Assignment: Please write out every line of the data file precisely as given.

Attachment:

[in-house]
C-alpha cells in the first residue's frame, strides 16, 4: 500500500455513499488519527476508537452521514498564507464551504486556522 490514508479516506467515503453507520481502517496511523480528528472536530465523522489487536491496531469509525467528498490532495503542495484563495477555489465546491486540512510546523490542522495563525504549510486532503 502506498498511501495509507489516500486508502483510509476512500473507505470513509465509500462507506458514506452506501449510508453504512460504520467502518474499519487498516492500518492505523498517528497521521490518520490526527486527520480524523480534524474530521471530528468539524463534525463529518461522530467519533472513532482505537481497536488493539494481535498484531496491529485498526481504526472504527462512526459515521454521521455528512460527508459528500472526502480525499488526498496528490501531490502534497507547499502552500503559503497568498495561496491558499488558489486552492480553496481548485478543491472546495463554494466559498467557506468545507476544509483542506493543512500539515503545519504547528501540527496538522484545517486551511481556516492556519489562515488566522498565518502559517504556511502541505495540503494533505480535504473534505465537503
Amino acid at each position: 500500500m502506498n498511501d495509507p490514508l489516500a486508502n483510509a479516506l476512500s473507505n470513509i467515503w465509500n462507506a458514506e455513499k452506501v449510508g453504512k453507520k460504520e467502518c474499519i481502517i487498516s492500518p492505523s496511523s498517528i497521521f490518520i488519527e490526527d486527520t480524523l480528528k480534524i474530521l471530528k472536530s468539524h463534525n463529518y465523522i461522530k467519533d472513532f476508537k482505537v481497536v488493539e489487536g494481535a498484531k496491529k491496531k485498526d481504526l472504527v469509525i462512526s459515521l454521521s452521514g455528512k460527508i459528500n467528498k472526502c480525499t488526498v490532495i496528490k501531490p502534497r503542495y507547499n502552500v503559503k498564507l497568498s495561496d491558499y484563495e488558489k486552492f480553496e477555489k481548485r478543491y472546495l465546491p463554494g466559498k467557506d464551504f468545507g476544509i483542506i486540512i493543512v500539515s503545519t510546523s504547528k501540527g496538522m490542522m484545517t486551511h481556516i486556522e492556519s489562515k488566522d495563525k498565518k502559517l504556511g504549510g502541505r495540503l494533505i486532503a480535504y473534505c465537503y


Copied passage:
[in-house]
C-alpha cells in the first residue's frame, strides 16, 4: 500500500455513499488519527476508537452521514498564507464551504486556522 490514508479516506467515503453507520481502517496511523480528528472536530465523522489487536491496531469509525467528498490532495503542495484563495477555489465546491486540512510546523490542522495563525504549510486532503 502506498498511501495509507489516500486508502483510509476512500473507505470513509465509500462507506458514506452506501449510508453504512460504520467502518474499519487498516492500518492505523498517528497521521490518520490526527486527520480524523480534524474530521471530528468539524463534525463529518461522530467519533472513532482505537481497536488493539494481535498484531496491529485498526481504526472504527462512526459515521454521521455528512460527508459528500472526502480525499488526498496528490501531490502534497507547499502552500503559503497568498495561496491558499488558489486552492480553496481548485478543491472546495463554494466559498467557506468545507476544509483542506493543512500539515503545519504547528501540527496538522484545517486551511481556516492556519489562515488566522498565518502559517504556511502541505495540503494533505480535504473534505465537503
Amino acid at each position: 500500500m502506498n498511501d495509507p490514508l489516500a486508502n483510509a479516506l476512500s473507505n470513509i467515503w465509500n462507506a458514506e455513499k452506501v449510508g453504512k453507520k460504520e467502518c474499519i481502517i487498516s492500518p492505523s496511523s498517528i497521521f490518520i488519527e490526527d486527520t480524523l480528528k480534524i474530521l471530528k472536530s468539524h463534525n463529518y465523522i461522530k467519533d472513532f476508537k482505537v481497536v488493539e489487536g494481535a498484531k496491529k491496531k485498526d481504526l472504527v469509525i462512526s459515521l454521521s452521514g455528512k460527508i459528500n467528498k472526502c480525499t488526498v490532495i496528490k501531490p502534497r503542495y507547499n502552500v503559503k498564507l497568498s495561496d491558499y484563495e488558489k486552492f480553496e477555489k481548485r478543491y472546495l465546491p463554494g466559498k467557506d464551504f468545507g476544509i483542506i486540512i493543512v500539515s503545519t510546523s504547528k501540527g496538522m490542522m484545517t486551511h481556516i486556522e492556519s489562515k488566522d495563525k498565518k502559517l504556511g504549510g502541505r495540503l494533505i486532503a480535504y473534505c465537503y